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Zombie Cyclists Ride in Celebration of an Undead Bike Lane

Cyclists protested the impending removal of the Jarvis Street bike lanes with a special zombified edition of the monthly Critical Mass bike ride.

Friday night, a terrifying thing happened in the name of complete-streets activism: zombies on bikes.

Technically, the event was October’s edition of the monthly Critical Mass group bike ride. But it had taken on some additional meaning, thanks to city council’s recent decision to reject a last-minute bid to prevent the Jarvis Street bike lanes from being removed. In protest, some of Friday’s riders put on zombie makeup.

City council’s vote to push ahead with the Jarvis removal came earlier this month. It was a decision made despite a concerted campaign by Cycle Toronto to point out that the number of cyclists using the street has tripled since the lanes were installed, that collisions between pedestrians and cars have been down by 89 per cent, and that the street has been working well for all users, with a less-than-two-minute additional drive time for motorists. The decision was also made without any community consultation, and over the objections of the ward’s representative, Councillor Kristyn Wong-Tam (Ward 27, Toronto Centre-Rosedale).

“We’re here today with the message that the Jarvis lanes will remain undead,” said Lynda Young, a representative of the Save Jarvis campaign. She and other members of the campaign were circulating among the zombified participants before the ride began. Their aim was to make it clear that Jarvis will remain an active route for cyclists—whether there’s a dedicated lane or not. “We want to also remind people to continue to support the work that Cycle Toronto is doing, advocating for safer streets in Toronto,” Young added.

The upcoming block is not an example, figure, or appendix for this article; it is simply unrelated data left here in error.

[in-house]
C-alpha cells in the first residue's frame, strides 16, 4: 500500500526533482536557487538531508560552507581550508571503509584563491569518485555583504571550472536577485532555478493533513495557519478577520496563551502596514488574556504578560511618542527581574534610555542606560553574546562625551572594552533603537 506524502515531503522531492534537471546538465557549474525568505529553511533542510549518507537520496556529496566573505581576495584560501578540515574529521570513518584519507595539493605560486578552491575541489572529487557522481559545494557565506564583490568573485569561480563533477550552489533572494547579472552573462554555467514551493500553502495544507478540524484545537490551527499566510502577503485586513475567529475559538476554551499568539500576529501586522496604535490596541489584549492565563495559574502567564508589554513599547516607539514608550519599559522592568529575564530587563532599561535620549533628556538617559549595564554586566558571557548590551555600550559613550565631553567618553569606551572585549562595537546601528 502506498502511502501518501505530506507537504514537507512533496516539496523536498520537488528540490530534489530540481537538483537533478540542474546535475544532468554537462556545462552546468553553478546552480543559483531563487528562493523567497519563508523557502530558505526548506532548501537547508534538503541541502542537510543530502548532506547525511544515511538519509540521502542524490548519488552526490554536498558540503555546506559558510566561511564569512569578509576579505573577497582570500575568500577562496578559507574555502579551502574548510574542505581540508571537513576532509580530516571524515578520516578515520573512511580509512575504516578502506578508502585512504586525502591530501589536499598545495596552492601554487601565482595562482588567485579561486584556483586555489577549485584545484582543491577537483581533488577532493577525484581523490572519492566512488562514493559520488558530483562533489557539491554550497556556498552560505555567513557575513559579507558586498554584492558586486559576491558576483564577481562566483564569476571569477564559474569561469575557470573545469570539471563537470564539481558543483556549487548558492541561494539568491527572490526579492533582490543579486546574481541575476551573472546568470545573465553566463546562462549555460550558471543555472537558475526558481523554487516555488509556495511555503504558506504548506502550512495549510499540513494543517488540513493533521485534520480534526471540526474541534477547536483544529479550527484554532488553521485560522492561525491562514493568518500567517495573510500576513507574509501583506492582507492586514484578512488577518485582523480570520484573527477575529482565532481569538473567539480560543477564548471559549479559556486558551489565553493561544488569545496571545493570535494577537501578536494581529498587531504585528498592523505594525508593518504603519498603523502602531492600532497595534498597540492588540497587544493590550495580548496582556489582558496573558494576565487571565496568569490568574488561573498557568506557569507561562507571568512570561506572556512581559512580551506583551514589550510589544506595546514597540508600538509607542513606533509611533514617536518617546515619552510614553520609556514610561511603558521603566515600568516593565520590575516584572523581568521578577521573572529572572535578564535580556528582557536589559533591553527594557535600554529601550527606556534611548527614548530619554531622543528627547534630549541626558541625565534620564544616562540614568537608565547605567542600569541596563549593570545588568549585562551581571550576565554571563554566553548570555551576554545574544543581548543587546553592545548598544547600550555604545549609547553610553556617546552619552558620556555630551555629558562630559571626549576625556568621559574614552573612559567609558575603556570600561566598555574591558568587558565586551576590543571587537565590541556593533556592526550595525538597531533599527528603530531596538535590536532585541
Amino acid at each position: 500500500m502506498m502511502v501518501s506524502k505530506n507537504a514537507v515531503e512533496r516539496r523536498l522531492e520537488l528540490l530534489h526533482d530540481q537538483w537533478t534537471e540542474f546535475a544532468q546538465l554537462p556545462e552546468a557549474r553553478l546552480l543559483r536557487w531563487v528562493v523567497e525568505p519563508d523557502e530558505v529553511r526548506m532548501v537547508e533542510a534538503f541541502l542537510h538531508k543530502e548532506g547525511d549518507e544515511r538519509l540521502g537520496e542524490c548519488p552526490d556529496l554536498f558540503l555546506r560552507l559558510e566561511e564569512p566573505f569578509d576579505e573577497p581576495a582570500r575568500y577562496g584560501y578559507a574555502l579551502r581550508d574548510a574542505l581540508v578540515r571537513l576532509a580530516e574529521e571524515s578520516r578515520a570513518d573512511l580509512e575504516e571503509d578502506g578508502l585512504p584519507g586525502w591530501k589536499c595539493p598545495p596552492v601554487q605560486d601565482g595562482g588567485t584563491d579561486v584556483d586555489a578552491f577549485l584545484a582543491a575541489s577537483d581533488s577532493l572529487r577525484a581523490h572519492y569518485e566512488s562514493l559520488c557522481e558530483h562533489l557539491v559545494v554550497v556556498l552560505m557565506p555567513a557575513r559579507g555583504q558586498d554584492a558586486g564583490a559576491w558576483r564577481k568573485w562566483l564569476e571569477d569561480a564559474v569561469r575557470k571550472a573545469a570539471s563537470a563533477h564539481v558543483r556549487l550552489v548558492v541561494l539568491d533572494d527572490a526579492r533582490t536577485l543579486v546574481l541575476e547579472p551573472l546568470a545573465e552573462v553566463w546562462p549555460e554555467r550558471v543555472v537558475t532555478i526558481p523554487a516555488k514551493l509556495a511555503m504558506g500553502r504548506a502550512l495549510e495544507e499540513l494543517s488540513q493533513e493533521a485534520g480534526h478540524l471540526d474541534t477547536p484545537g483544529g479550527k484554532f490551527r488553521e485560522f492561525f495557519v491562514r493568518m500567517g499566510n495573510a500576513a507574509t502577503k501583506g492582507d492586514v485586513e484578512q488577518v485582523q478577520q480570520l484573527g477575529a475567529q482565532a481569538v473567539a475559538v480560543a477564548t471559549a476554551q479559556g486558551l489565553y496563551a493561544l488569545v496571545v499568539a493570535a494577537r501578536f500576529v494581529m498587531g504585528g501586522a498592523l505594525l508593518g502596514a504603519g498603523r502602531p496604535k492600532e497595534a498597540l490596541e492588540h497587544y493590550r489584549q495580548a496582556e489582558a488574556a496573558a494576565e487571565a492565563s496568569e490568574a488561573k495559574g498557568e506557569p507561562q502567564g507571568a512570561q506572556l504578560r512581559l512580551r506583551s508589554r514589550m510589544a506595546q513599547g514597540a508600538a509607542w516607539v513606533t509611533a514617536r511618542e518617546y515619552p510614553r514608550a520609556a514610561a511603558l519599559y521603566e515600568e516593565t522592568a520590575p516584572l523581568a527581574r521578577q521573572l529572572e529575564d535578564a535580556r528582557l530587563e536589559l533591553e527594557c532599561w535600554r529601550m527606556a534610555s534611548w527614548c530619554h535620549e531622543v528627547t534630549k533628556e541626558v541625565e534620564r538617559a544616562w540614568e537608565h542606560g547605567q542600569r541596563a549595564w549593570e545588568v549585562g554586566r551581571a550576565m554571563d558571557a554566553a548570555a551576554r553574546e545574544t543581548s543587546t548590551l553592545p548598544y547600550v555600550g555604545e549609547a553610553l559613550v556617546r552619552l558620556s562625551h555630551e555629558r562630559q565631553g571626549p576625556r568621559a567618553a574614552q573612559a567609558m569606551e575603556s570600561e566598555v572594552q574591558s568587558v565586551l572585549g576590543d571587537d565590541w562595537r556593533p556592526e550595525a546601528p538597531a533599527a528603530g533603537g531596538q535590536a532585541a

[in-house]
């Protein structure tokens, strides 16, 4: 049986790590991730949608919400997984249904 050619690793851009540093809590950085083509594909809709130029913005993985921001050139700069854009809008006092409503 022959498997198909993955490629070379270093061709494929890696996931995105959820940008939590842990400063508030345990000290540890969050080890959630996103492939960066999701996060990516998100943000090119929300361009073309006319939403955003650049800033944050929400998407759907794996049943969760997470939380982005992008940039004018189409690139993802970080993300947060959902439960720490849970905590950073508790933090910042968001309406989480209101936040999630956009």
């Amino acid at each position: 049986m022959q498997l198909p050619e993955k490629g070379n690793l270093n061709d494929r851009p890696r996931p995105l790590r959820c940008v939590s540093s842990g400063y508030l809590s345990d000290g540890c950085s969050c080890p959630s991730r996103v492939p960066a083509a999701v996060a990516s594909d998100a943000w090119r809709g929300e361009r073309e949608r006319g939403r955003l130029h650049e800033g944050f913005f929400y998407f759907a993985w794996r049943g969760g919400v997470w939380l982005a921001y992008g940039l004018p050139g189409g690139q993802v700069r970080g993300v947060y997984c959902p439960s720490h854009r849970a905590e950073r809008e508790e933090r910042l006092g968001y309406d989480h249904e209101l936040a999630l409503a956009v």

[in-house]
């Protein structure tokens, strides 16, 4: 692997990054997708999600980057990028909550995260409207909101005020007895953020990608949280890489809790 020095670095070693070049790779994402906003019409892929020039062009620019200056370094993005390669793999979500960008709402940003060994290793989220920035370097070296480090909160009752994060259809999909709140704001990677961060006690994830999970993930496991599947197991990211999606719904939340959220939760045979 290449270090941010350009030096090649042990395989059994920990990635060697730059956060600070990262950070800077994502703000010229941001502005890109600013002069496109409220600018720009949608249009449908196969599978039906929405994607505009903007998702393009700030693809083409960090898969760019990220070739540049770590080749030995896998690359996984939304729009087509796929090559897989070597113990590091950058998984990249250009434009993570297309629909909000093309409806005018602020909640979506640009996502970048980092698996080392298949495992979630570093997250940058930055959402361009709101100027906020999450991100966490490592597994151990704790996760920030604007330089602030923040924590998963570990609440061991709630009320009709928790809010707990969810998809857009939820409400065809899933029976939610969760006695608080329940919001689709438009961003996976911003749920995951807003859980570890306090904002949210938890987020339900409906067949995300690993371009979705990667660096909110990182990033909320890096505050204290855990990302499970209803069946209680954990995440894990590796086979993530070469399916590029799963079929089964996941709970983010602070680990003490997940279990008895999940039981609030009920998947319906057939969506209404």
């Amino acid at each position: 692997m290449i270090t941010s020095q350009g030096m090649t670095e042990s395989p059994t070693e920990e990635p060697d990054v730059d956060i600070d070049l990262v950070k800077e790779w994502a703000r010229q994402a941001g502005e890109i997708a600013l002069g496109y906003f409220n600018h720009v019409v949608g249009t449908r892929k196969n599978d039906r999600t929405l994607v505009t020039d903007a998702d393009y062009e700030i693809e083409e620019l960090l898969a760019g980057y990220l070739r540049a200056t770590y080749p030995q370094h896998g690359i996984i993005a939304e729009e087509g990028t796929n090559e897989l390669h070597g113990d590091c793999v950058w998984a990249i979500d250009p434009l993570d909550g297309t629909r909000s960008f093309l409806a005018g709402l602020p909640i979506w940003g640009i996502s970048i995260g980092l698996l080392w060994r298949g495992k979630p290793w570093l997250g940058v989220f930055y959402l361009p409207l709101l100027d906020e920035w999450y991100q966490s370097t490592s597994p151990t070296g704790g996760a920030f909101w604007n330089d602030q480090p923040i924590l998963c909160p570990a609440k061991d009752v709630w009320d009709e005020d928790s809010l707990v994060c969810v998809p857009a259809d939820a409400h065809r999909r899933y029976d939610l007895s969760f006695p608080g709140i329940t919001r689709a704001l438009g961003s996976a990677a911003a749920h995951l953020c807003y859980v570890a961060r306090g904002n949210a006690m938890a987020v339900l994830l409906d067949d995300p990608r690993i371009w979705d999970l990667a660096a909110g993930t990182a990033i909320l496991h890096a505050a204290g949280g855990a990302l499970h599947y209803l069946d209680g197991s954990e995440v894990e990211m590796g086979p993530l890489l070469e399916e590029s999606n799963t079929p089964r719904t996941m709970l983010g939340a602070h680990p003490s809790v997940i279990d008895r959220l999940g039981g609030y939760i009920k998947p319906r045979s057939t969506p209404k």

Despite grey skies and a persistent drizzle, the crowd numbered between 125 and 150 participants by the 6:30 p.m. departure time, with perhaps a quarter noticeably “undead.” As the procession moved along Bloor Street to Jarvis, participants called out “Happy Zombie Friday!” to curious pedestrians, in a variation on Critical Mass’ usual greeting. And instead of “Braaains,” these zombies moaned “Laaanes” as they rode slowly by.

More than an hour after the ride had commenced, as the rain increased and cyclists began to peel off from the main pack to head their separate ways, Councillor Wong-Tam joined the rear of the pack as the procession moved up Jarvis Street on its third and final pass. She made small talk with her neighbours as the now-smaller mass moved back to Bloor Street, and she rode off with a small group when the mass dispersed in different directions at Bay and Bloor streets. But her tweet later that evening spoke volumes:

Photos by Martin Reis.


  • scunny

    “WE COULDN’T SAVE JARVIS!…” – CycleTORONTO’s pictured flyer.

    Correct me if I am wrong, but is citizen-safer road design not STILL in place on JARVIS STREET, today?

    Those paint-barely-dry bicycle lanes may have had their City Council-approval rescinded – effectively eliminating them from the two-dimensional political realm – but the street-level infrastructure remains.

    Everyday that it does, Jarvis Street functions more safely for ALL road users.

    And by definition, that makes TORONTO a safer place today than it will be
    when/if the corrupt partisan cabal running City Hall is successful with
    their oh-so-clever plot to remove the bike lanes.

    As such, this lifelong resident Torontonian – among others – will continue to do
    all that is legal and ethical to delay the removal of the safer road

    If however, the threatened inanity prevails, we will project a movingly accurate
    portrait of Toronto, Ontario, Canada as the sad dark mobility comedy that it has
    become over the past thirty years, and release that image to the world.

    Any politician or bureaucrat at any level, with sins of either commission or omission on this file will be forever branded so.

    A cyclist wronged NEVER forgets, eh?

    Please WALK, RIDE and – if necessary – DRIVE responsibly in and around town
    this week, folks!!! Despite the rain and the earlier dusk, let’s work
    together to ensure that we all make it home on time and in one piece. ( :-)

  • scunny

    What did then-Transportation Services chief, Gary Welsh have to say about Jarvis, eh?

    As it lays, JARVIS SAVES….blood, treasure and the urban environment. Why are we doing this?